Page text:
29 September 2020 14:36
Latest news straight to your inbox Subscribe Thank you for subscribing We have more newsletters Show me See our privacy notice Invalid Email ITV's new two-part drama Honour tells the story of the investigation into missing woman Banaz Mahmod. She was raped and strangled on the orders of her own family after they said she had brought shame on them for leaving an arranged marriage. The British-Iraqi Kurdish woman, who lived in Wimbledon, London,had begun a new relationship with 27-year-old Iranian Kurd Rahmat Sulemani. But what happened to Mr Sulemani? Banaz's family tried to tell him to stay away from her so the pair tried to carry on dating in secret.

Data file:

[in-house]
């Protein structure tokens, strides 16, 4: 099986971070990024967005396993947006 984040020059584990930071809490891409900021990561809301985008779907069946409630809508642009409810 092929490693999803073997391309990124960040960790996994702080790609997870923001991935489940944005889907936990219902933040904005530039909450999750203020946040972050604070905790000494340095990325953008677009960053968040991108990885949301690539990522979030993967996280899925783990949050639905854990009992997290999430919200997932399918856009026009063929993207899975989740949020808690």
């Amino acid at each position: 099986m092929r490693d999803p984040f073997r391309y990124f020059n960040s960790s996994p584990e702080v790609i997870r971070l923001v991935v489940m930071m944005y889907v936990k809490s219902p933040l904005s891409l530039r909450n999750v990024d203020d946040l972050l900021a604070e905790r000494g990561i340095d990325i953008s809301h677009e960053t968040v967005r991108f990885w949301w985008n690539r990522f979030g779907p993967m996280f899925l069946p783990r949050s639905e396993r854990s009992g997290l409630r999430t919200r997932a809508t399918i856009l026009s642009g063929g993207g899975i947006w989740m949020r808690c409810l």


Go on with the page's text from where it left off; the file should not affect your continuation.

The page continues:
But the family found out. On January 22, 2006, Rahmat was almost abducted by two men who told him they would kill him and Banaz. Rahmat and Banaz went to the police the next day and she arranged to come back the day after that to give a statement. But she never turned up and on January 24, 2006, Rahmat reported Banaz missing. Three months later, in April 2006, Ms Mahmod's remains were discovered in the suitcase in a garden in Alexandra Road, Handsworth, more than 100 miles from her south London home. She had been killed on the orders of her own family and then her body taken to Birmingham by a cousin. During the trial, Rahmat gave evidence and had to endure listening to grisly details of the crime. He heard how it had taken Mohamed Hama more than half an hour to kill Banaz by strangling her with a shoelace. At the trial, Rahmat said his "life went away when Banaz died". He added: "The only thing which was keeping me going was the moment to see justice being done for Banaz. "I am just heartbroken and I am falling apart day after day." Mr Sulemani, who was 38, never found love again and in 2016, 10 years after her murder, he was found hanged. He had also been a target of the plot to kill Ms Mahmod and had to assume a secret identity and live under police protection. (Image: PA) Police were called to Rahmat's home at Poole in Dorset on March 20, 2016, after he sent a text to a neighbour saying he was going to kill himself and asking for police to pick up his dog. A friend said: "There is a feeling the police or NHS could have done more for him. "He had tried to kill himself twice before. He was very vulnerable." Mr Sulemani gave evidence in court twice during the trial of Ms Mahmod's father, Mahmod Babakir Mahmod, and uncle, Ari Agha Mahmod, who hatched the plot to kill the couple. They believed he was an unsuitable boyfriend, despite being a hard-working friend of the family often invited for dinner. Both were jailed for life in 2007. Mohamad Hama pleaded guilty to murder shortly after the start of the trial and was also sentenced to life. He had been secretly recorded bragging about his role in the horrific 'honour killing.' Three years later Banaz's cousins Mohamad Saleh Ali and Omar Hussain, were also sentenced to life after being extradited from Iraq where they had fled after the murder. Mr Sulemani told in a 2007 interview how he had fallen in love with Ms Mahmod. He said: "We became close friends and at first it was just a normal friendship. Then it kept on going. "The more we knew about each other the stronger our feelings were. My life depended on her. "She was my present, my future, my hope. She was the best thing that had ever happened to me. "My life went away when Banaz died. There is no life." Mr Sulemani had tried to convince Ms Mahmod's father to let the pair marry. But he was told it was "never going to happen." Where to get help if you're feeling suicidal Samaritans (116 123) samaritans.org operates a 24-hour service available every day of the year. If you prefer to write down how you're feeling, or if you're worried about being overheard on the phone, you can email Samaritans at [email protected], write to Freepost RSRB-KKBY-CYJK, PO Box 9090, STIRLING, FK8 2SA and visit www.samaritans.org/branches to find your nearest branch. CALM (0800 58 58 58) thecalmzone.net has a helpline is for men who are down or have hit a wall for any reason, who need to talk or find information and support. They're open 5pm to midnight, 365 days a year. Childline (0800 1111) runs a helpline for children and young people in the UK. Calls are free and the number won't show up on your phone bill. PAPYRUS (0800 068 41 41) is a voluntary organisation supporting teenagers and young adults who are feeling suicidal. Other depression charities Depression Alliance is a charity for people with depression. It doesn't have a helpline, but offers a wide range of useful resources and links to other relevant information depressionalliance.org Students Against Depression is a website for students who are depressed, have a low mood or are having suicidal thoughts. Bullying UK is a website for both children and adults affected by bullying studentsagainstdepression.org The Sanctuary (0300 003 7029) helps people who are struggling to cope - experiencing depression, anxiety, panic attacks or in crisis. You can call them between 8pm and 6am every night.There are other depression charities. Ms Mahmod was then held captive at a relative's home for two weeks and beaten, but still refused to end the relationship. Her uncle Ari called a family meeting in December 2005 when it was decided to kill the couple. The first attempt on her life came on New Year's Eve when her father Mahmod lured her to her grandmother's house and forced her to gulp down brandy. She escaped by smashing a window before collapsing in a cafe and being taken to hospital, covered in blood. After the attack the couple were "terrified." See latest crime data for your postcode by typing your postcode in the box below: One night Ari's henchmen tried and failed to snatch Mr Sulemani at the home of some friends. He told Banaz what happened and she went to a police station, making an appointment to return a day later. But she disappeared that night. Mr Sulemani heard in court how the woman he loved had endured two hours of rape and torture before she was strangled.